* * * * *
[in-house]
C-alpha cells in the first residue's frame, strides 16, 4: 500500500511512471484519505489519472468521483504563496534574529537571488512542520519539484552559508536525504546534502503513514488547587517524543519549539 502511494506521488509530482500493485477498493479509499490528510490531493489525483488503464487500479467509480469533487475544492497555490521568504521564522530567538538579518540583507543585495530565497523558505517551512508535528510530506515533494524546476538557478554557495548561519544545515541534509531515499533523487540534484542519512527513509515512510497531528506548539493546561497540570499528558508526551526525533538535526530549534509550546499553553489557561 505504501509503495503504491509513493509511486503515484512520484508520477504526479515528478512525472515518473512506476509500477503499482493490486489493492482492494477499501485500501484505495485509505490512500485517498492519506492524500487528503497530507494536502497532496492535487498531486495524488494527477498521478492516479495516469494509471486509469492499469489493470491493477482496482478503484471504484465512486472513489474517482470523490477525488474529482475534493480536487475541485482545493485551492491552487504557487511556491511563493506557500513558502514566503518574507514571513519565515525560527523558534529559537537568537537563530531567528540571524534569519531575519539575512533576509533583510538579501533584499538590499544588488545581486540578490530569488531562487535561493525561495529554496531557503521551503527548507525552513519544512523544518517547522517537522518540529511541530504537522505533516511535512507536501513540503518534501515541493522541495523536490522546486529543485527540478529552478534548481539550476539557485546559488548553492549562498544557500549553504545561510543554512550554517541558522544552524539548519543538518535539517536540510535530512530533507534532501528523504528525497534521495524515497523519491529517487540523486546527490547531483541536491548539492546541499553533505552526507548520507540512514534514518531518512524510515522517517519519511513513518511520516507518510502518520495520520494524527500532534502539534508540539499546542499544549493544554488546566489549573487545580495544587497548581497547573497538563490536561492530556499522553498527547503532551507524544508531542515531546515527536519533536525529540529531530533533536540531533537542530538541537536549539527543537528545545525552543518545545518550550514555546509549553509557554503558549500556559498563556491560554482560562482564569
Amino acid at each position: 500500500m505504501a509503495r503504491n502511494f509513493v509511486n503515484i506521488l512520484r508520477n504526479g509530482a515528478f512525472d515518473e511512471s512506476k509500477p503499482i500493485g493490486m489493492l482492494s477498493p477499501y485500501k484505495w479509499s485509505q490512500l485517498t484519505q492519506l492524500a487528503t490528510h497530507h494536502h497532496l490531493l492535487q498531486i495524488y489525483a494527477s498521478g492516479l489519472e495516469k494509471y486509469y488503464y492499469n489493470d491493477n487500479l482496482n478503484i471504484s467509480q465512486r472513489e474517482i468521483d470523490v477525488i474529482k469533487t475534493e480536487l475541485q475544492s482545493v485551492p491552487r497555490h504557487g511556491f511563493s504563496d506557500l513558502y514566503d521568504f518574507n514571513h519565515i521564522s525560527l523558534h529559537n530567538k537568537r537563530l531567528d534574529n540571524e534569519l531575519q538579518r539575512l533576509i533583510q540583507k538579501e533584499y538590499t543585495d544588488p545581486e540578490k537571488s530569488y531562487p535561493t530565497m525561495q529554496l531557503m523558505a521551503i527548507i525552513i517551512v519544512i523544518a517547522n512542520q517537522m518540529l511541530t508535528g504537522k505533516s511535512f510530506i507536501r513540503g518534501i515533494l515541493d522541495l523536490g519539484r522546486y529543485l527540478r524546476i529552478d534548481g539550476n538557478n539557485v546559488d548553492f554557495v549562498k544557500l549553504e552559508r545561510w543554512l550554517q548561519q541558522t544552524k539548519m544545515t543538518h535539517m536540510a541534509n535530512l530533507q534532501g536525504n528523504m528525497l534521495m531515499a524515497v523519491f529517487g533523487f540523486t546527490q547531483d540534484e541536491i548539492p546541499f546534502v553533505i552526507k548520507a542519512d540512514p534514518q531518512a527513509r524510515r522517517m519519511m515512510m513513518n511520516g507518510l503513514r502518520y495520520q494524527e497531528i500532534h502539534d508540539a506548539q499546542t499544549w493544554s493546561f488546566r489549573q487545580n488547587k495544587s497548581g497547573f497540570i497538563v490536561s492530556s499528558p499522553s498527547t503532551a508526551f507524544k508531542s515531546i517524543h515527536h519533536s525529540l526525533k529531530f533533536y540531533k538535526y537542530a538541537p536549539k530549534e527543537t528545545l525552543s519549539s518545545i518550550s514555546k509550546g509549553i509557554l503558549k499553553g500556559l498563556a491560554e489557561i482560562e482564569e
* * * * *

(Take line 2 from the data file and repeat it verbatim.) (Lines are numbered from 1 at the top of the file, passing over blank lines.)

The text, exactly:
C-alpha cells in the first residue's frame, strides 16, 4: 500500500511512471484519505489519472468521483504563496534574529537571488512542520519539484552559508536525504546534502503513514488547587517524543519549539 502511494506521488509530482500493485477498493479509499490528510490531493489525483488503464487500479467509480469533487475544492497555490521568504521564522530567538538579518540583507543585495530565497523558505517551512508535528510530506515533494524546476538557478554557495548561519544545515541534509531515499533523487540534484542519512527513509515512510497531528506548539493546561497540570499528558508526551526525533538535526530549534509550546499553553489557561 505504501509503495503504491509513493509511486503515484512520484508520477504526479515528478512525472515518473512506476509500477503499482493490486489493492482492494477499501485500501484505495485509505490512500485517498492519506492524500487528503497530507494536502497532496492535487498531486495524488494527477498521478492516479495516469494509471486509469492499469489493470491493477482496482478503484471504484465512486472513489474517482470523490477525488474529482475534493480536487475541485482545493485551492491552487504557487511556491511563493506557500513558502514566503518574507514571513519565515525560527523558534529559537537568537537563530531567528540571524534569519531575519539575512533576509533583510538579501533584499538590499544588488545581486540578490530569488531562487535561493525561495529554496531557503521551503527548507525552513519544512523544518517547522517537522518540529511541530504537522505533516511535512507536501513540503518534501515541493522541495523536490522546486529543485527540478529552478534548481539550476539557485546559488548553492549562498544557500549553504545561510543554512550554517541558522544552524539548519543538518535539517536540510535530512530533507534532501528523504528525497534521495524515497523519491529517487540523486546527490547531483541536491548539492546541499553533505552526507548520507540512514534514518531518512524510515522517517519519511513513518511520516507518510502518520495520520494524527500532534502539534508540539499546542499544549493544554488546566489549573487545580495544587497548581497547573497538563490536561492530556499522553498527547503532551507524544508531542515531546515527536519533536525529540529531530533533536540531533537542530538541537536549539527543537528545545525552543518545545518550550514555546509549553509557554503558549500556559498563556491560554482560562482564569